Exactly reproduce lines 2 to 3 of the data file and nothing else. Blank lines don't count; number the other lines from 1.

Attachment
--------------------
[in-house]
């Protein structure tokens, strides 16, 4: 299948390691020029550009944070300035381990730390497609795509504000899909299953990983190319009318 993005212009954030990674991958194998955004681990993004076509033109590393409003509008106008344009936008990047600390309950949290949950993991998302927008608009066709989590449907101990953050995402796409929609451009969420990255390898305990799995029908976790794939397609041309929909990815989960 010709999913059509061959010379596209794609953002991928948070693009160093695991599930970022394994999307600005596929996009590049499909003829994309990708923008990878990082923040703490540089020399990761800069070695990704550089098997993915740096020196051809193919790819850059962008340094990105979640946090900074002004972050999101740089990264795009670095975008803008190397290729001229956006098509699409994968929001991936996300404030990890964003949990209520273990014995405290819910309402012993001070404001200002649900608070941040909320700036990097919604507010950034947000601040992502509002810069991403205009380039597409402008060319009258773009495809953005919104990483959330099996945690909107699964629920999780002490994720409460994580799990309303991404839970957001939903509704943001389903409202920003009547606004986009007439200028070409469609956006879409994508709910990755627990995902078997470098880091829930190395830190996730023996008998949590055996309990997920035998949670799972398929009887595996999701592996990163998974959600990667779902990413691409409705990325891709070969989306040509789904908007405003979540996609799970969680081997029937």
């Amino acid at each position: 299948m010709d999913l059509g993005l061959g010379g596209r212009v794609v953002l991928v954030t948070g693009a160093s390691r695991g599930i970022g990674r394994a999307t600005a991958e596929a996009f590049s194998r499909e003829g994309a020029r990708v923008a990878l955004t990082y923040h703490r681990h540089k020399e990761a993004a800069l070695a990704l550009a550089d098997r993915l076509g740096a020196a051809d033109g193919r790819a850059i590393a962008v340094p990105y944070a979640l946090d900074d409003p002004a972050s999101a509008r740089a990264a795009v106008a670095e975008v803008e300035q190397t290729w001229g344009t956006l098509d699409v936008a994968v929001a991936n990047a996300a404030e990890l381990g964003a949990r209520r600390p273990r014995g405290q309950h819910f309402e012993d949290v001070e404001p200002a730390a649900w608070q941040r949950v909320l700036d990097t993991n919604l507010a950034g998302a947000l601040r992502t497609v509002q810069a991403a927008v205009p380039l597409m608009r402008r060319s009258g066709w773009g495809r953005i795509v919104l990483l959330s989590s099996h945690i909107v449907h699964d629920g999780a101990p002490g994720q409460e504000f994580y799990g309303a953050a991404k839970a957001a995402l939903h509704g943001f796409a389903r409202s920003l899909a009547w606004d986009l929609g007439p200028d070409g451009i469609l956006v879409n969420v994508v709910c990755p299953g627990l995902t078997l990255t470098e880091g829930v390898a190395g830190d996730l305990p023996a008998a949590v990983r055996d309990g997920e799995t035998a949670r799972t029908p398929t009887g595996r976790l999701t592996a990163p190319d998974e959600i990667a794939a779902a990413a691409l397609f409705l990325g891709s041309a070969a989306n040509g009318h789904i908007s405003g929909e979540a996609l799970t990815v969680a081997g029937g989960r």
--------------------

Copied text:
């Protein structure tokens, strides 16, 4: 299948390691020029550009944070300035381990730390497609795509504000899909299953990983190319009318 993005212009954030990674991958194998955004681990993004076509033109590393409003509008106008344009936008990047600390309950949290949950993991998302927008608009066709989590449907101990953050995402796409929609451009969420990255390898305990799995029908976790794939397609041309929909990815989960 010709999913059509061959010379596209794609953002991928948070693009160093695991599930970022394994999307600005596929996009590049499909003829994309990708923008990878990082923040703490540089020399990761800069070695990704550089098997993915740096020196051809193919790819850059962008340094990105979640946090900074002004972050999101740089990264795009670095975008803008190397290729001229956006098509699409994968929001991936996300404030990890964003949990209520273990014995405290819910309402012993001070404001200002649900608070941040909320700036990097919604507010950034947000601040992502509002810069991403205009380039597409402008060319009258773009495809953005919104990483959330099996945690909107699964629920999780002490994720409460994580799990309303991404839970957001939903509704943001389903409202920003009547606004986009007439200028070409469609956006879409994508709910990755627990995902078997470098880091829930190395830190996730023996008998949590055996309990997920035998949670799972398929009887595996999701592996990163998974959600990667779902990413691409409705990325891709070969989306040509789904908007405003979540996609799970969680081997029937």
């Amino acid at each position: 299948m010709d999913l059509g993005l061959g010379g596209r212009v794609v953002l991928v954030t948070g693009a160093s390691r695991g599930i970022g990674r394994a999307t600005a991958e596929a996009f590049s194998r499909e003829g994309a020029r990708v923008a990878l955004t990082y923040h703490r681990h540089k020399e990761a993004a800069l070695a990704l550009a550089d098997r993915l076509g740096a020196a051809d033109g193919r790819a850059i590393a962008v340094p990105y944070a979640l946090d900074d409003p002004a972050s999101a509008r740089a990264a795009v106008a670095e975008v803008e300035q190397t290729w001229g344009t956006l098509d699409v936008a994968v929001a991936n990047a996300a404030e990890l381990g964003a949990r209520r600390p273990r014995g405290q309950h819910f309402e012993d949290v001070e404001p200002a730390a649900w608070q941040r949950v909320l700036d990097t993991n919604l507010a950034g998302a947000l601040r992502t497609v509002q810069a991403a927008v205009p380039l597409m608009r402008r060319s009258g066709w773009g495809r953005i795509v919104l990483l959330s989590s099996h945690i909107v449907h699964d629920g999780a101990p002490g994720q409460e504000f994580y799990g309303a953050a991404k839970a957001a995402l939903h509704g943001f796409a389903r409202s920003l899909a009547w606004d986009l929609g007439p200028d070409g451009i469609l956006v879409n969420v994508v709910c990755p299953g627990l995902t078997l990255t470098e880091g829930v390898a190395g830190d996730l305990p023996a008998a949590v990983r055996d309990g997920e799995t035998a949670r799972t029908p398929t009887g595996r976790l999701t592996a990163p190319d998974e959600i990667a794939a779902a990413a691409l397609f409705l990325g891709s041309a070969a989306n040509g009318h789904i908007s405003g929909e979540a996609l799970t990815v969680a081997g029937g989960r």